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The Supreme Court held that a plaintiff does not have to allege bad faith or rebut the good faith presumption in his complaint asserting a claim of negligent disclosure of medical information in order to withstand a motion to dismiss based on the immunity provided by Ariz. Rev. Stat. 12-2296.Plaintiff sued Costco, alleging several claims of action based on Costco's public disclosure of an embarrassing medication that Plaintiff twice rejected. Costco filed a motion to dismiss, asserting that Ariz. Rev. Stat. 12-2296 provided immunity and that Plaintiff's claims were preempted by Health Insurance Portability and Accountability Act (HIPAA). The trial court granted the motion. The Supreme Court reversed, holding (1) Plaintiff was not required to anticipate in his complaint Costco's affirmative defense of qualified immunity under section 12-2296 or to rebut the good faith presumption; and (2) Plaintiff permissibly referenced HIPAA to inform the standard of care for his negligence claim. View "Shepherd v. Costco Wholesale Corp." on Justia Law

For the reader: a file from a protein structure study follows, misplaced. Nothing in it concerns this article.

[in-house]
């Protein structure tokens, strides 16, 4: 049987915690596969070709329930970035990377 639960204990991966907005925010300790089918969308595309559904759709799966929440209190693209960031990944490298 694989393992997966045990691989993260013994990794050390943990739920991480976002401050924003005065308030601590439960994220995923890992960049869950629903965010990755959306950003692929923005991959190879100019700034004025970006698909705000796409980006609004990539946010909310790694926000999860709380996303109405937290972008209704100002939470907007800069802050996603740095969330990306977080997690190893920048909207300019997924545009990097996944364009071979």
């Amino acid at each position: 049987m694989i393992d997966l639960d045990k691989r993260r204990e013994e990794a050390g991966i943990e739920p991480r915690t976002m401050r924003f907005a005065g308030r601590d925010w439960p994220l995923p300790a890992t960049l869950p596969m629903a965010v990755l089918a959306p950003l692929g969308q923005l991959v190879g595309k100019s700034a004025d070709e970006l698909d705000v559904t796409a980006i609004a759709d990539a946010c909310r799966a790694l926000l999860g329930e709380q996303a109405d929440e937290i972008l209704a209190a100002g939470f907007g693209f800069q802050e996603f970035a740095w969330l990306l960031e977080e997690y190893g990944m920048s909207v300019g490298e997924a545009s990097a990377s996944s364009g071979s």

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The Supreme Court set aside the decision of administrative law judge (ALJ) for the Industrial Commission of Arizona (ICA) denying the claim for benefits filed by deputy John France, who developed post-traumatic stress disorder after he shot and killed a man, holding that the administrative law judge erred by failing to apply the standard required by Ariz. Rev. Stat. 23-1043.01(B).Under section 23-1043.01(B), employees may receive compensation for mental injuries if an unexpected, unusual or extraordinary employment-related stress was a substantial contributing cause of the mental injury. An ALJ denied France's claim for benefits, concluding that the shooting incident was not "unusual, unexpected, or extraordinary." The Supreme Court set aside the ICA's decision, holding (1) under section 23-1043.01(b), a work-related mental injury is compensable if the specific event causing the injury was objectively "unexpected, unusual or extraordinary"; (2) under this objective standard, an injury-causing event must be examined from the standpoint of a reasonable employee with the same or similar job duties and training as the claimant; and (3) the ALJ erred by limiting her analysis to whether France's job duties encompassed the possibility of using lethal force in the line of duty and failing to consider whether the shooting incident was unexpected or extraordinary. View "France v. Industrial Commission of Arizona" on Justia Law